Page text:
When it comes to your property investment plan, there’s one thing any landlord will want to avoid – void periods.
Unexpected void periods can heavily impact your financial forecasting, putting an immediate stop to rental cash flow and potentially adding additional costs to you, such as utilities, taxes and expenses to remarket.
While you should always have factored in a reasonable buffer for void periods, we explore how you can best avoid your rental property being empty.
Keep your property well maintained
Keeping your rental property well maintained is one of the most crucial factors in avoiding a void period. While a tenant is in situ, ignoring maintenance issues can cause a double problem – your tenants leave as they don’t feel listened to and are dissatisfied – and you end up with an empty property that is not attractive to potential new tenants.
Even if your existing tenants are not raising any issues, undertaking regular inspections helps you to keep on top of any minor problems that, when left, can become larger ones which will end up costing you both rental income and expensive repairs.
Keep an eye on the rental market
Even if you have long-term tenants, it is wise to keep an eye out for typical rents in your property’s location and forecast accordingly.
Often things outside of your control can impact the typical rents achieved in a location – such as supply, economic conditions and the local jobs market. Undertaking due diligence when choosing your investment location can help to mitigate these risks, but if the past year has shown us anything, it’s that things can change quickly.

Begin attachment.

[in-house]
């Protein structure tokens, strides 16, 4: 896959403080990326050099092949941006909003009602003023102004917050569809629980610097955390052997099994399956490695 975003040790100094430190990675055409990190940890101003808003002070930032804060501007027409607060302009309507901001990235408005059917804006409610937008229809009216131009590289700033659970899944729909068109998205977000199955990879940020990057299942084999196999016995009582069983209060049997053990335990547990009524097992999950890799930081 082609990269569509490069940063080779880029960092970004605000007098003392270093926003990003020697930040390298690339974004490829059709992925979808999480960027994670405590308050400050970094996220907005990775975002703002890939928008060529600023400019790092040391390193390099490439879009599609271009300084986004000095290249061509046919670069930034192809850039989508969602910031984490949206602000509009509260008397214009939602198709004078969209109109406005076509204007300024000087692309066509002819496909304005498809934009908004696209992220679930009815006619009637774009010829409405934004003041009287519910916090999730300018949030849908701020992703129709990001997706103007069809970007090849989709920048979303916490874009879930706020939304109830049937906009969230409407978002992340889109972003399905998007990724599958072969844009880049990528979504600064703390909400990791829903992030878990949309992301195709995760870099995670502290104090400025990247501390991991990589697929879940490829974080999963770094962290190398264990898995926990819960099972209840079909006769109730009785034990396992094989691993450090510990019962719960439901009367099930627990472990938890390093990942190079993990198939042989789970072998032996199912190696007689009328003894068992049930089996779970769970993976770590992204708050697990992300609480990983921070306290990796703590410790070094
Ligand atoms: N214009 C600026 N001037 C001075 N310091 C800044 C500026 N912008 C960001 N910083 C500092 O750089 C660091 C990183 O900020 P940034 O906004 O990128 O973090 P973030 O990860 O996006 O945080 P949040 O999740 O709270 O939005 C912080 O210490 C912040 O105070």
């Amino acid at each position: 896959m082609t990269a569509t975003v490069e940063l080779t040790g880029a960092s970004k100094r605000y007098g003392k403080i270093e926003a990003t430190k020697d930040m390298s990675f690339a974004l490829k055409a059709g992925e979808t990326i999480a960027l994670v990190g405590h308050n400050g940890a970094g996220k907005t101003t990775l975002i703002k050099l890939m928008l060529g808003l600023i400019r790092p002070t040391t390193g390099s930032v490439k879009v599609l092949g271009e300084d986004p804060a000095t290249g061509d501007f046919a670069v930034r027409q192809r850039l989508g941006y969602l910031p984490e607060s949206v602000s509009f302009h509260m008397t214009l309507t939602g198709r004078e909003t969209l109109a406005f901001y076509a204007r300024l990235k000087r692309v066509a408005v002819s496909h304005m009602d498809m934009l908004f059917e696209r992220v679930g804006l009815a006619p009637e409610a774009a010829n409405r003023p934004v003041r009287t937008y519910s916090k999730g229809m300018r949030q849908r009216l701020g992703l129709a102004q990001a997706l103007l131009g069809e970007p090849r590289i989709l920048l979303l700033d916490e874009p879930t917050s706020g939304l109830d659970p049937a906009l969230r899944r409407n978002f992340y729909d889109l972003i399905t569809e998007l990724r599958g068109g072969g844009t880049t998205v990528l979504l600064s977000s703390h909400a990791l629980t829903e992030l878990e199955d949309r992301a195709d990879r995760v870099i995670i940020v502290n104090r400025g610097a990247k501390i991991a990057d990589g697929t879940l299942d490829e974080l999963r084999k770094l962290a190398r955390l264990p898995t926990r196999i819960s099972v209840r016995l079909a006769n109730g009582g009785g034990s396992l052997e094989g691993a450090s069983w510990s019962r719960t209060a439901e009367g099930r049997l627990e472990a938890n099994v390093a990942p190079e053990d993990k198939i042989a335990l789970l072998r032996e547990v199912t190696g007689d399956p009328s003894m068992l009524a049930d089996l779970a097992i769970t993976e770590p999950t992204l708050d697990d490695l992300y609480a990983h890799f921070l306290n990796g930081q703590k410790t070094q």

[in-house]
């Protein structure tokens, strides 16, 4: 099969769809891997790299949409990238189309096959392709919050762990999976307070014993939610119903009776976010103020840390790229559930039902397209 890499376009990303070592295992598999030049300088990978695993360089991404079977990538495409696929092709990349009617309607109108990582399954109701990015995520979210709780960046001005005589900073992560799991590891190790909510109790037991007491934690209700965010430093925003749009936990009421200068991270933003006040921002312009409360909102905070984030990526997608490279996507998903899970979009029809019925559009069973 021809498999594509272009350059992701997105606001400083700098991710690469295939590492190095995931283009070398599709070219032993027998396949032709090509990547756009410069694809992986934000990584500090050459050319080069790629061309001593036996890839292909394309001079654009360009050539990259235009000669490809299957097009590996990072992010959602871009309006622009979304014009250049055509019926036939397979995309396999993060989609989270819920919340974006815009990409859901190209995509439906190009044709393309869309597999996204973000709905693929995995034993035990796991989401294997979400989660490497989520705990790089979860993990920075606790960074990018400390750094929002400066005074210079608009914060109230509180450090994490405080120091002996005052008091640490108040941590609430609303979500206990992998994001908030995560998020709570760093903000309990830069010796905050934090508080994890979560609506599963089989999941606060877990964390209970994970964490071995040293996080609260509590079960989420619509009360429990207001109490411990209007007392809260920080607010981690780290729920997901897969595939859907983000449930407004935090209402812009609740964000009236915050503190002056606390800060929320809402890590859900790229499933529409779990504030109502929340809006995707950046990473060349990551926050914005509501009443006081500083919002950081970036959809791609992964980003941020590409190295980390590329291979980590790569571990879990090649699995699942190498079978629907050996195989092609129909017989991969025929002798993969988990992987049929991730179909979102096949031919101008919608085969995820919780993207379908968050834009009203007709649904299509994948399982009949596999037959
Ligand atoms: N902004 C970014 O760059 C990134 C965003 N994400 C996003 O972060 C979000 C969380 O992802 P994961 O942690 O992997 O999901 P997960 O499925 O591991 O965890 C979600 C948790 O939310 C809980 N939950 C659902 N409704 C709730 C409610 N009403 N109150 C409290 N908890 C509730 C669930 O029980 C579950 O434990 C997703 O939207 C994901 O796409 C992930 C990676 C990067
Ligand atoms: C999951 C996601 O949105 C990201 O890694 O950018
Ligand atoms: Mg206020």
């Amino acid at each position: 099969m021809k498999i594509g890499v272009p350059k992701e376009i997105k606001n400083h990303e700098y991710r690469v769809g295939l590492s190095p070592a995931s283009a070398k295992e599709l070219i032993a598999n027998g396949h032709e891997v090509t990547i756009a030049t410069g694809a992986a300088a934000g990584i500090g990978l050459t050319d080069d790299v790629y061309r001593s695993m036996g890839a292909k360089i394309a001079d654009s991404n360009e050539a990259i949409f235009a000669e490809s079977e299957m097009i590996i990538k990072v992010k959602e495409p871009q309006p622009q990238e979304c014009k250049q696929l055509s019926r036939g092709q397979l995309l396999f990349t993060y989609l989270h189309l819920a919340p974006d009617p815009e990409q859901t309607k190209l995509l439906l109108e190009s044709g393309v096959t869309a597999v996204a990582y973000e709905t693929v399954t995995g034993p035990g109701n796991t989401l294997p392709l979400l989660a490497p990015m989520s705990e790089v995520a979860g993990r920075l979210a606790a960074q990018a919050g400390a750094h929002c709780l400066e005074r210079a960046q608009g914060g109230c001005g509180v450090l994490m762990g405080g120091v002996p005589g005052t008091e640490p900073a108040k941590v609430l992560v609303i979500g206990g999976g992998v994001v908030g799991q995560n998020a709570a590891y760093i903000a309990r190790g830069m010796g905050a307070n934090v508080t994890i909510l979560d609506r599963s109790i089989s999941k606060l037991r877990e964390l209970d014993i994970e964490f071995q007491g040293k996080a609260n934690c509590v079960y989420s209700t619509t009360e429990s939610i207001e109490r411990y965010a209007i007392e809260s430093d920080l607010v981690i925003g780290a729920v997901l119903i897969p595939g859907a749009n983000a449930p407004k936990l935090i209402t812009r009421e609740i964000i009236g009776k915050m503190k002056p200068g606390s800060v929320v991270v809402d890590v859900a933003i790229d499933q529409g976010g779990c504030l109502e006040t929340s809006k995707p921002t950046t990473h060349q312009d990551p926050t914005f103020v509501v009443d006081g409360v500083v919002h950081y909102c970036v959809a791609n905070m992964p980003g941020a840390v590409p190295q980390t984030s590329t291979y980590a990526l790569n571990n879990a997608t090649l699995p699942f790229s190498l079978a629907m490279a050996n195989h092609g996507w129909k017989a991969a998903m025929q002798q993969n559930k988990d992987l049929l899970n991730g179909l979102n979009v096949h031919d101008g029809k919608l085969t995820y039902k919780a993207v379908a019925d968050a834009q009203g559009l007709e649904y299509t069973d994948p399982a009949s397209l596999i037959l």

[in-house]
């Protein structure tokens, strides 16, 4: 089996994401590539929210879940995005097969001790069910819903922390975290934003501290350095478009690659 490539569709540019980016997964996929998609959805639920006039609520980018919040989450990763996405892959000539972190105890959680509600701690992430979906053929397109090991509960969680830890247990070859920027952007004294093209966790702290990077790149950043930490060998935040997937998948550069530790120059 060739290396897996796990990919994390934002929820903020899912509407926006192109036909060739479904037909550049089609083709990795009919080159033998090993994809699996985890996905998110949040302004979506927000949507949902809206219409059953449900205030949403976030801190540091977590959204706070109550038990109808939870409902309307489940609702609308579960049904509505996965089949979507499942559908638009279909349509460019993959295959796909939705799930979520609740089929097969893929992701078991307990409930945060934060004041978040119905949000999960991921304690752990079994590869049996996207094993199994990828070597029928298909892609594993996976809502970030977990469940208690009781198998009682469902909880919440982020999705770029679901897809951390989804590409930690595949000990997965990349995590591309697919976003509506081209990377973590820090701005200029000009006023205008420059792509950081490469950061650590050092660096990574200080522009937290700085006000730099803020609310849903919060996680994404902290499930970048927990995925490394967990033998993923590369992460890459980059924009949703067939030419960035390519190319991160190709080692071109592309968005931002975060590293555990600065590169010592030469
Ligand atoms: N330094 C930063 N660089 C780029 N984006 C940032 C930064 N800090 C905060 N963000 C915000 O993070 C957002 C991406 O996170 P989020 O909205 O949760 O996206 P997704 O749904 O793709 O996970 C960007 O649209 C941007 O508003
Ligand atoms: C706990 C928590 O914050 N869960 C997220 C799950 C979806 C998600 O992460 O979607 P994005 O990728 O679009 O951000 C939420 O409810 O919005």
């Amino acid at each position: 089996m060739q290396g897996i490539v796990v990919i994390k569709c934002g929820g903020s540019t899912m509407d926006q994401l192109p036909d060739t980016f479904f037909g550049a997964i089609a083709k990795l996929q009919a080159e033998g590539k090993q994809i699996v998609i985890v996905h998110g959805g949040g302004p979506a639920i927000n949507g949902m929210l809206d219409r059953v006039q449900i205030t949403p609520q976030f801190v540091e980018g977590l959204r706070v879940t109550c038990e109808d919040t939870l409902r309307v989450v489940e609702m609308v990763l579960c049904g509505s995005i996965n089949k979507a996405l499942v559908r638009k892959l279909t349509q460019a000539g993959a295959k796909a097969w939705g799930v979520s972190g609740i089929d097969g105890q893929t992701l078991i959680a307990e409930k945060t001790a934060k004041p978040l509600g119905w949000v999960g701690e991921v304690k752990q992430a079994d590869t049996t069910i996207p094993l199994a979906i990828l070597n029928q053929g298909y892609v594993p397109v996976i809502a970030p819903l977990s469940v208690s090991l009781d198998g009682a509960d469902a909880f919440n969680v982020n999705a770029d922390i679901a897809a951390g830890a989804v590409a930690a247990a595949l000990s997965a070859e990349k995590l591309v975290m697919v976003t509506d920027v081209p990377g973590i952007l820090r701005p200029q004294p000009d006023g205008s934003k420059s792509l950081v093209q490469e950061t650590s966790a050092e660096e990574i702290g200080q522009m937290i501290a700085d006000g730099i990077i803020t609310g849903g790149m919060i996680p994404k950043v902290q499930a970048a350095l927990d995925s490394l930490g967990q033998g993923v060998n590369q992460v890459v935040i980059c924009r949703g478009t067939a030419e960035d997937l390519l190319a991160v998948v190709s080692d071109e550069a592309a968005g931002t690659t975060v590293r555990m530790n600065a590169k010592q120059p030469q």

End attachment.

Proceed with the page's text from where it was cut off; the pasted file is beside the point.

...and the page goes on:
However, there are some things you can control. If there is a high supply of rental property – make sure that yours looks attractive with up-to-date fittings and, if relevant, furniture.
Consider using a managing agent
If you won’t have the time to engage with tenants or live far away from your rental property, it is wise to consider using a local managing agent. They will help ensure that the property is well maintained by way of regular inspections and can act as a buffer between you and the tenant – arranging repairs, taking care of queries and generally looking after your tenants.
A managing agent will also have a real insight into the local market and can provide you with advice on pricing, demand and things you can do to mitigate the risk of void periods.
Prepare for voids
In some circumstances, a void period will be unavoidable. A tenant may take you by surprise, repairs may be needed, which just cannot take place with tenants in situ, or it may just be unfortunate timing.
When forecasting your income stream for your investment, be sure to factor in a reasonable amount of time where there is no rent coming in and any associated costs. By making sure that you follow the steps above, you can help to minimise the time that your property spends on the market once is it available and ready to let.